It might still be there.
That old blues album, the one with a Hilton Head Island connection is waiting on some lucky customer to pluck it from its hiding place inside Savannah’s Graveface Records & Curiosities.
It’s a deal — a steal! — at $16.
Put it on the turntable and hear the rich, Mississippi-by-way-of-Chicago voice of McKinley Morganfield, aka Muddy Waters, backed up by the likes of Otis Spann, Paul Butterfield and Buddy Miles, to name a few.
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“Fathers and Sons” — that’s the name of the record. It was a concept album dreamed up by the fellas at Chicago’s Chess Records in the late 1960s, according to Billboard Magazine. It’s a family tree of sorts, a live oak of the blues growing from the Deep South, its limbs weaving and intermingling and branching beyond their base, yet sharing the same roots.
It’s curation at its finest, a collection of, at the time, the blues’ old guard and new disciples, a bridge to the era’s popular music and a reminder of its genesis.
And in Savannah, on the album cover protecting this particular pressing — stamped in gold letters in the bottom-right corner — is the name “John Sippel.”
Sippel, who retired to Hilton Head in 1994, died Jan. 6. He was 97. All told, he wrote for Billboard for 25 years, according to that publication, and he spent close to two decades traveling across the country selling records for labels such as Mercury.
Ryan Graveface, whose Savannah store and almost 20-year-old independent (“indie”) record label carry his name, calls Sippel a “curator” — someone who, through his work with labels, signed talent, promoted artists, sold records and, as a result, acted as a sort of quality-control filter and trusted guide for consumers.
“That time in the industry, and the specific labels that he was working for, just seem to operate so much more like an indie than indies operate in 2018,” Graveface said. “Like, actually hitting the ground and talking to people instead of just doing mailing list blasts and targeted Facebook posts.”
In many ways, and in various forms, Sippel’s life work was introducing people to music.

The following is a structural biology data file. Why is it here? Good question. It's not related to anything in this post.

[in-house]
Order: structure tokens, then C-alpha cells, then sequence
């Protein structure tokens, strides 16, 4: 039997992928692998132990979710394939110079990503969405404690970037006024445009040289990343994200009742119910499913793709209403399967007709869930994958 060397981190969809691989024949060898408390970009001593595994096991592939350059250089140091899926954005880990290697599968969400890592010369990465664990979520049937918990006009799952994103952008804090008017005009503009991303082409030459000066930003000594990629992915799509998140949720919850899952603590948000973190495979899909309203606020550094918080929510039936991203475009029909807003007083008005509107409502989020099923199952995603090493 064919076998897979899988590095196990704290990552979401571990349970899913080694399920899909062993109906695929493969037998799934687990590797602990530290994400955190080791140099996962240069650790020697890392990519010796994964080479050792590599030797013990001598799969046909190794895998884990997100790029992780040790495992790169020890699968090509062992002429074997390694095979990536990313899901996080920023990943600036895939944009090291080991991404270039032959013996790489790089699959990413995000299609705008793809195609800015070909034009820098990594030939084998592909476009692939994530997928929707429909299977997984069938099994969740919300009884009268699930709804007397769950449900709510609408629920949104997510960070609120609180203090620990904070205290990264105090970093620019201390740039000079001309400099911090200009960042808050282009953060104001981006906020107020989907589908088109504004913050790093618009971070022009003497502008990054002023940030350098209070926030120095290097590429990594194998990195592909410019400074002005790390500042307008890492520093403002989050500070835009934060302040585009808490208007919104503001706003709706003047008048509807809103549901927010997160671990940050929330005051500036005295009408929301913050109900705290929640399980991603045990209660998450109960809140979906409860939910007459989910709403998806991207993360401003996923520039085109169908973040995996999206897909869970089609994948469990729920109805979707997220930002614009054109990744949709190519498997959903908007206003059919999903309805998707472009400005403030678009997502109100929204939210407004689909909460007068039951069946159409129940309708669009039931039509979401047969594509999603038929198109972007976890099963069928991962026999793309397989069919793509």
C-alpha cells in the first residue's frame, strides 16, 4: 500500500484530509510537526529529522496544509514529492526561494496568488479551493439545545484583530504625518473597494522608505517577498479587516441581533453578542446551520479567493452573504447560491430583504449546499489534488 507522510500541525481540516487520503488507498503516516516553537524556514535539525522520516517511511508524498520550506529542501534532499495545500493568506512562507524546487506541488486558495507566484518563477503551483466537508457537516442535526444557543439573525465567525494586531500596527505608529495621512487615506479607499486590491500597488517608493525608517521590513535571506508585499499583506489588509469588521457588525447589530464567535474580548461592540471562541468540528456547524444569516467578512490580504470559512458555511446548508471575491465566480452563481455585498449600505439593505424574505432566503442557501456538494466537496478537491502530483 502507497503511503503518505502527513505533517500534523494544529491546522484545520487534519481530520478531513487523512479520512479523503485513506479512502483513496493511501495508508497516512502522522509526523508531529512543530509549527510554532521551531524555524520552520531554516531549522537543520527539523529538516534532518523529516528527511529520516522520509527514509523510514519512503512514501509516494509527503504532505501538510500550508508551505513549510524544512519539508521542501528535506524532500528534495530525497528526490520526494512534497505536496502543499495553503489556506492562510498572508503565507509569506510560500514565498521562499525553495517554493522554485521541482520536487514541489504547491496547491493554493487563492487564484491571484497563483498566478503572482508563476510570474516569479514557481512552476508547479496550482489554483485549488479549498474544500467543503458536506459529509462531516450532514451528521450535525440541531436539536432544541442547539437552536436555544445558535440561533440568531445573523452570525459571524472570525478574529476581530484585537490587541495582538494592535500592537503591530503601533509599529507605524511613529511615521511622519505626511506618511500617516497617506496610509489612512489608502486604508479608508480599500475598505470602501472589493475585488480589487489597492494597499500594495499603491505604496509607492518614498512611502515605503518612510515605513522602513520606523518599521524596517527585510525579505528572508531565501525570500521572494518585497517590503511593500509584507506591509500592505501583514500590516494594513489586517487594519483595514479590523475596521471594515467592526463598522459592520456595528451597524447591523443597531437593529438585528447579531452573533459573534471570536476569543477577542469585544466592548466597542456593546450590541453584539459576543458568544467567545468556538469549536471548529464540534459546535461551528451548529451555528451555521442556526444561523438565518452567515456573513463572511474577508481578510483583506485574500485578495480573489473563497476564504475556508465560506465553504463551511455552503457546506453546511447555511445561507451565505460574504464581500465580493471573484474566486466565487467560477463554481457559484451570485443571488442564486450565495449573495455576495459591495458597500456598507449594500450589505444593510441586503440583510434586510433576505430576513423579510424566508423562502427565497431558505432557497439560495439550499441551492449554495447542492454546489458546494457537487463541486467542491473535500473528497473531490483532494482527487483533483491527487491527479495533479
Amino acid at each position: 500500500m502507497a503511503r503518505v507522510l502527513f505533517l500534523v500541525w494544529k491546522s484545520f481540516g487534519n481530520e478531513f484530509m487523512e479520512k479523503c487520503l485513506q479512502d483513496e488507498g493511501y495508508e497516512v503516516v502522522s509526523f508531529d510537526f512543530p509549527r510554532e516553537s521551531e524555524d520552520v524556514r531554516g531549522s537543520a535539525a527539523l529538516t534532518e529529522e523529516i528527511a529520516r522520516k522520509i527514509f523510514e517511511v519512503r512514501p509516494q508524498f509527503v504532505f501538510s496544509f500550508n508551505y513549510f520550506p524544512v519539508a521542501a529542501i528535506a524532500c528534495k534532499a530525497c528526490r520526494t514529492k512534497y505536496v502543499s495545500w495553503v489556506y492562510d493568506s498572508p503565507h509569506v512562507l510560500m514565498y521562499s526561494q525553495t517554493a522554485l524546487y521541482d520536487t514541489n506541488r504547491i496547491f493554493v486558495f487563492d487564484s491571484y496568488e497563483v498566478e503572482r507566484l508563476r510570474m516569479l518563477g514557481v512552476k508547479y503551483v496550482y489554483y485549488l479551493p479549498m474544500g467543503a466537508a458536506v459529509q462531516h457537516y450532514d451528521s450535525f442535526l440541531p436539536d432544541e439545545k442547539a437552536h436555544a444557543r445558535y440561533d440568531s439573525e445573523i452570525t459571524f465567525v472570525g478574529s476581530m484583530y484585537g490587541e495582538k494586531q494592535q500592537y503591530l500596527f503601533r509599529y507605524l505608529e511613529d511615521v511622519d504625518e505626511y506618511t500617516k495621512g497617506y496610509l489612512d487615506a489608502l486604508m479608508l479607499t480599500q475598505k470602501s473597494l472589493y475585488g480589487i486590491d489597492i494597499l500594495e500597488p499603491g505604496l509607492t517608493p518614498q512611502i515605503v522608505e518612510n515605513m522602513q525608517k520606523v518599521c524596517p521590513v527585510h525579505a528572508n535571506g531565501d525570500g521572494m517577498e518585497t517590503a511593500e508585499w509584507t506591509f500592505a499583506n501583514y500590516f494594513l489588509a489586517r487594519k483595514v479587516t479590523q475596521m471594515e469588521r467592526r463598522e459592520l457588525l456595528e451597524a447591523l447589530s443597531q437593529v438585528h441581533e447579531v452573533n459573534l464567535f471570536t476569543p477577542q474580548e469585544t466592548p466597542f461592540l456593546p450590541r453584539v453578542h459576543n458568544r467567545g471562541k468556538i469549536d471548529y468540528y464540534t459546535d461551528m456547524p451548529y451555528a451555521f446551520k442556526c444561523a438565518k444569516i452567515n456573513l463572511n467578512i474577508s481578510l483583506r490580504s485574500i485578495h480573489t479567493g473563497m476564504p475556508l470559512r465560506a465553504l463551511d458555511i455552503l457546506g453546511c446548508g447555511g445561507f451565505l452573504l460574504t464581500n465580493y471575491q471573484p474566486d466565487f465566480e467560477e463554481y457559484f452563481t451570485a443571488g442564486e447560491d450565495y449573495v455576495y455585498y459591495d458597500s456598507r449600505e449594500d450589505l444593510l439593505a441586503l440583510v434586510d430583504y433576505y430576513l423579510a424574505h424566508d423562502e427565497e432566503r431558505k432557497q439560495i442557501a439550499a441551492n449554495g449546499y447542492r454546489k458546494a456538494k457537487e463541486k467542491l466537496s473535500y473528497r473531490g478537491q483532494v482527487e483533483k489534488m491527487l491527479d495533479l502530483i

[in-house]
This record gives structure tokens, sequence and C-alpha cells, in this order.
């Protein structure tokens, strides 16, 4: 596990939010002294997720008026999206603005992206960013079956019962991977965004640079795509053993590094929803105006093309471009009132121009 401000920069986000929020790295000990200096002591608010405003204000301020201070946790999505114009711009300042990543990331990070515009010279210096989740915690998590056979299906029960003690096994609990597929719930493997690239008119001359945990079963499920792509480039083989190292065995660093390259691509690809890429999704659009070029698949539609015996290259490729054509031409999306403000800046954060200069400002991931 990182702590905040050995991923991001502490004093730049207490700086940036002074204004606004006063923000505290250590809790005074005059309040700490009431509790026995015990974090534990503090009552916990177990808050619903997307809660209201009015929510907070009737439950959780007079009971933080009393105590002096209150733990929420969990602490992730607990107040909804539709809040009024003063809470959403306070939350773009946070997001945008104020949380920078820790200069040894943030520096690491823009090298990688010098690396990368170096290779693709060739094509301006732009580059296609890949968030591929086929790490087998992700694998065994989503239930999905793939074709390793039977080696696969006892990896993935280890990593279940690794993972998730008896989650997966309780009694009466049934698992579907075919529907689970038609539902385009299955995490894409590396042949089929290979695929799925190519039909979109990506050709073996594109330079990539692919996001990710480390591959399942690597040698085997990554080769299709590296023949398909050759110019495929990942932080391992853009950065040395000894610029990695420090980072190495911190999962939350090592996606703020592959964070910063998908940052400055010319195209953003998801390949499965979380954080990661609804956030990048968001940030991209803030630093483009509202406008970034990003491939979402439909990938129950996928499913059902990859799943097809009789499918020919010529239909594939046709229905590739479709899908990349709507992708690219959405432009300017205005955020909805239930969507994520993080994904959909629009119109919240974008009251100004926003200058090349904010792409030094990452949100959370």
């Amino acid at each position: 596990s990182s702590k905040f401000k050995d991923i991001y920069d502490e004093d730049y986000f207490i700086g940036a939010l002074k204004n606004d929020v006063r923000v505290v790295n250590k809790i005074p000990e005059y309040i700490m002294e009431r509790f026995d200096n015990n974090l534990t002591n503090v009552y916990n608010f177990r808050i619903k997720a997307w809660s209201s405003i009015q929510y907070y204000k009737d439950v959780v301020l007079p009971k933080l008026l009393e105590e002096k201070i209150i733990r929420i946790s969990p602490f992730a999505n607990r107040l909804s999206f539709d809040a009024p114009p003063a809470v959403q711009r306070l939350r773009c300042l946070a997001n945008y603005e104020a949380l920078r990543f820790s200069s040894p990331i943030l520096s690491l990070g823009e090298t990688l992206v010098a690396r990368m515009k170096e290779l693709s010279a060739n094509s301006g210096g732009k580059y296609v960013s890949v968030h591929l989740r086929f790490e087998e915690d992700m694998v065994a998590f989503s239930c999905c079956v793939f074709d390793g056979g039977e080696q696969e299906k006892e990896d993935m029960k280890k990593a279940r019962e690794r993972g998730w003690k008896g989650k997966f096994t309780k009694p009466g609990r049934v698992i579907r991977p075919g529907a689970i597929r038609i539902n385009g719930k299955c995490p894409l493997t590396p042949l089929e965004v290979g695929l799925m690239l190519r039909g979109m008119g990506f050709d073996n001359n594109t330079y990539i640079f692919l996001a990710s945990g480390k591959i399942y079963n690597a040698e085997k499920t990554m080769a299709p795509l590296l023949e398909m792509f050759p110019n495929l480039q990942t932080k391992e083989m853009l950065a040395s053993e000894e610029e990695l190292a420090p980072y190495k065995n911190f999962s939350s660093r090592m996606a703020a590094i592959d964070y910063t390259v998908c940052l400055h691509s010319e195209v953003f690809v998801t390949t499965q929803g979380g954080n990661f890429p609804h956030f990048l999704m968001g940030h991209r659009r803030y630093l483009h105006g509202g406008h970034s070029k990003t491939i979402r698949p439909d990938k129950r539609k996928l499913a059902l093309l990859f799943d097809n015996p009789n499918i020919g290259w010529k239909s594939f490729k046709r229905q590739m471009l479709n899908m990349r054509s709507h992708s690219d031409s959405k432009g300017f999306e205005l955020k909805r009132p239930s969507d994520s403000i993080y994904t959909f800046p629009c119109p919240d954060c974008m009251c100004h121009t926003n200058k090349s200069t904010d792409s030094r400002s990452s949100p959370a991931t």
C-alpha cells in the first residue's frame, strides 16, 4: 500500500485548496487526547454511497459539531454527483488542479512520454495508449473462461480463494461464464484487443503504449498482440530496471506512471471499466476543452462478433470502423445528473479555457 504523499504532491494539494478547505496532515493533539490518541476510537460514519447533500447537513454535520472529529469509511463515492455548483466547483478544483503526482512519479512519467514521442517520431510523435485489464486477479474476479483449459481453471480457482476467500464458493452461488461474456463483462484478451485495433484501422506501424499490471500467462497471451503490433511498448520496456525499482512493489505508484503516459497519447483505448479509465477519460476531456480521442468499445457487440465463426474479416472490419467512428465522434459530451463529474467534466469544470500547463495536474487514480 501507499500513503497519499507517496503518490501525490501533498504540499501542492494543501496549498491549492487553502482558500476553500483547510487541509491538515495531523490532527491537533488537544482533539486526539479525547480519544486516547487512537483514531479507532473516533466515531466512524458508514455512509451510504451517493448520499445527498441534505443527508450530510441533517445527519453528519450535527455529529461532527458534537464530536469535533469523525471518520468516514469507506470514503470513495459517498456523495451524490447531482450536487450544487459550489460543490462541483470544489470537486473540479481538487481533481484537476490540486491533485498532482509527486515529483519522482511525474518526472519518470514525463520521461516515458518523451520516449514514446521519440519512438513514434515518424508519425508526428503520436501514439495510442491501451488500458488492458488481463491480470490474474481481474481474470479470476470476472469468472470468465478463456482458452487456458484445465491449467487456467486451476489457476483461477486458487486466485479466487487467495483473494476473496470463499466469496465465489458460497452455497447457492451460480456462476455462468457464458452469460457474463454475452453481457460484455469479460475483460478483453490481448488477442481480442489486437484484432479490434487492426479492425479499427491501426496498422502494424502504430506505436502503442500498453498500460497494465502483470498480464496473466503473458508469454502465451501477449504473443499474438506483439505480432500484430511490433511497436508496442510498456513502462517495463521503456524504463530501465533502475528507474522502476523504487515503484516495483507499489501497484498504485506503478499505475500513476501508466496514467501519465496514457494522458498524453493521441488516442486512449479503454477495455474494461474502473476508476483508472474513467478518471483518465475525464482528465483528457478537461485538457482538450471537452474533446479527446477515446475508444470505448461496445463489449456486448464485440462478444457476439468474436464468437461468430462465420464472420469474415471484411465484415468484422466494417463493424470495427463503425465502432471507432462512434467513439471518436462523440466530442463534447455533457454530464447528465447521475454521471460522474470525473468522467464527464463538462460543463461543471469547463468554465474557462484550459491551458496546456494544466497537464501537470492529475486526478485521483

Graveface, a curator himself who visits record stores throughout the U.S. to pitch his own stable of artists, feels a kinship with Sippel.
“I was obviously supposed to have (Sippel’s) record collection,” Graveface said. “It was very ... kismet, I guess. ... That’s like a warm blanket, you know, when something like that connects.”
Shortly after Sippel’s death, Graveface was invited to an Indigo Run Plantation home to pick through the man’s collection. He bought more than 2,000 pieces of vinyl, much of it jazz. But there are also old pressings, sealed blues records and personalized promotional albums — such as the Sippel-embossed “Fathers and Sons” — currently filtering through the Savannah store.
In some ways, that Muddy Waters record hints at Sippel’s story.
As a “promo” album, it shows how distributors were always trying to get new releases in front of influential industry types.
It was distributed by Chess Records, the founders of which Sippel befriended in the late 1950s; he eventually wrote liner notes for the label, including those for Chuck Berry’s third album, “Berry is on Top.”
And “Fathers and Sons’” cover art was inspired by Michelangelo’s “Creation of Adam,” the famous painting that adorns a section of the Sistine Chapel in the Vatican — while it might be a stretch to imply too much symbolism, it’s accurate to note that Sippel was a devout Catholic.
Last Wednesday, a Mass was held in his honor at St. Francis by the Sea Catholic Church on Hilton Head. Children from the church’s school were in attendance, plaid ties peeking from boys’ collars as they sat with the choir. Some rang hand bells, others played violin. All left with candy, which Sippel was known to give out to his church family.
He willed his estate to St. Francis Catholic School. His assets and home, according to trustee Leigh Bullen, could equate to an approximately $800,000 gift when the details are finalized.
Sippel donated his body to science.
And his ashes will soon head back home, to Fond Du Lac, Wis., to be interred next to his parents and, eventually, his brother.
“He was pretty good at playing the violin by ear,” Fr. Ed Sippel said of his late brother, remembering their childhood during the Great Depression, when a 10 cent music lesson on a Saturday at their parish church was an invaluable gift. “He would play along with records — I think that’s where he got his love for jazz.”
Fr. Sippel, 95, retired from the priesthood in 1991. He still volunteers to lead mass near Fond du Lac from time to time. He remembers his brother, toward the end of his life, would call and talk about the two blocks they’d walk to school as children — “the happiest years of our lives, even if we didn’t know it at the time.”
The record companies continued to send John Sippel promo albums long after he retired, his brother said.
He’d give some away on occasion, maybe to a plumber or electrician, or someone who’d done him a favor.
But he held on to most of them.
“I think he kept those records because they represented what music meant to him all his life,” his brother said.
Now, his memory survives on the strings of children’s violins and through thousands of albums Graveface is proud to curate.
John Sippel has entrusted us with some treasures.
And he’s still introducing us to music.